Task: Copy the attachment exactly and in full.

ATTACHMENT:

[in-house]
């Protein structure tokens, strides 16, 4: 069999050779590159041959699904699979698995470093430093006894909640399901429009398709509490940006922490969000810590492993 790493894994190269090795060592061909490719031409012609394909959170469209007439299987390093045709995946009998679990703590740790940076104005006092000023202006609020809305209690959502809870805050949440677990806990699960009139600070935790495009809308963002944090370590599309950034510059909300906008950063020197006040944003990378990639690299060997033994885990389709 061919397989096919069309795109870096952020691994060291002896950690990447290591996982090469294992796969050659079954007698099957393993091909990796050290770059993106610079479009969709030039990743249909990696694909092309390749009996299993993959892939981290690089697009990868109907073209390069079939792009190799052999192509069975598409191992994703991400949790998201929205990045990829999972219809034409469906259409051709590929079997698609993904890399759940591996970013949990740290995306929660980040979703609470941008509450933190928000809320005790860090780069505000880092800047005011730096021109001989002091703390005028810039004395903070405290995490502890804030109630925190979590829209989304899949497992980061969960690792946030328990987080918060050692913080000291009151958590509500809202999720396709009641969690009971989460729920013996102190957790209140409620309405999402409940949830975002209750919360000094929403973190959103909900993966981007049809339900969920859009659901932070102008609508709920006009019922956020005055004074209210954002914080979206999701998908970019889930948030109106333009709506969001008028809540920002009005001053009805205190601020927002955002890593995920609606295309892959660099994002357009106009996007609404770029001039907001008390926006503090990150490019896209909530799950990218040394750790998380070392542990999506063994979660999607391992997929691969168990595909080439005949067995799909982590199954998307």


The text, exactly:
[in-house]
């Protein structure tokens, strides 16, 4: 069999050779590159041959699904699979698995470093430093006894909640399901429009398709509490940006922490969000810590492993 790493894994190269090795060592061909490719031409012609394909959170469209007439299987390093045709995946009998679990703590740790940076104005006092000023202006609020809305209690959502809870805050949440677990806990699960009139600070935790495009809308963002944090370590599309950034510059909300906008950063020197006040944003990378990639690299060997033994885990389709 061919397989096919069309795109870096952020691994060291002896950690990447290591996982090469294992796969050659079954007698099957393993091909990796050290770059993106610079479009969709030039990743249909990696694909092309390749009996299993993959892939981290690089697009990868109907073209390069079939792009190799052999192509069975598409191992994703991400949790998201929205990045990829999972219809034409469906259409051709590929079997698609993904890399759940591996970013949990740290995306929660980040979703609470941008509450933190928000809320005790860090780069505000880092800047005011730096021109001989002091703390005028810039004395903070405290995490502890804030109630925190979590829209989304899949497992980061969960690792946030328990987080918060050692913080000291009151958590509500809202999720396709009641969690009971989460729920013996102190957790209140409620309405999402409940949830975002209750919360000094929403973190959103909900993966981007049809339900969920859009659901932070102008609508709920006009019922956020005055004074209210954002914080979206999701998908970019889930948030109106333009709506969001008028809540920002009005001053009805205190601020927002955002890593995920609606295309892959660099994002357009106009996007609404770029001039907001008390926006503090990150490019896209909530799950990218040394750790998380070392542990999506063994979660999607391992997929691969168990595909080439005949067995799909982590199954998307």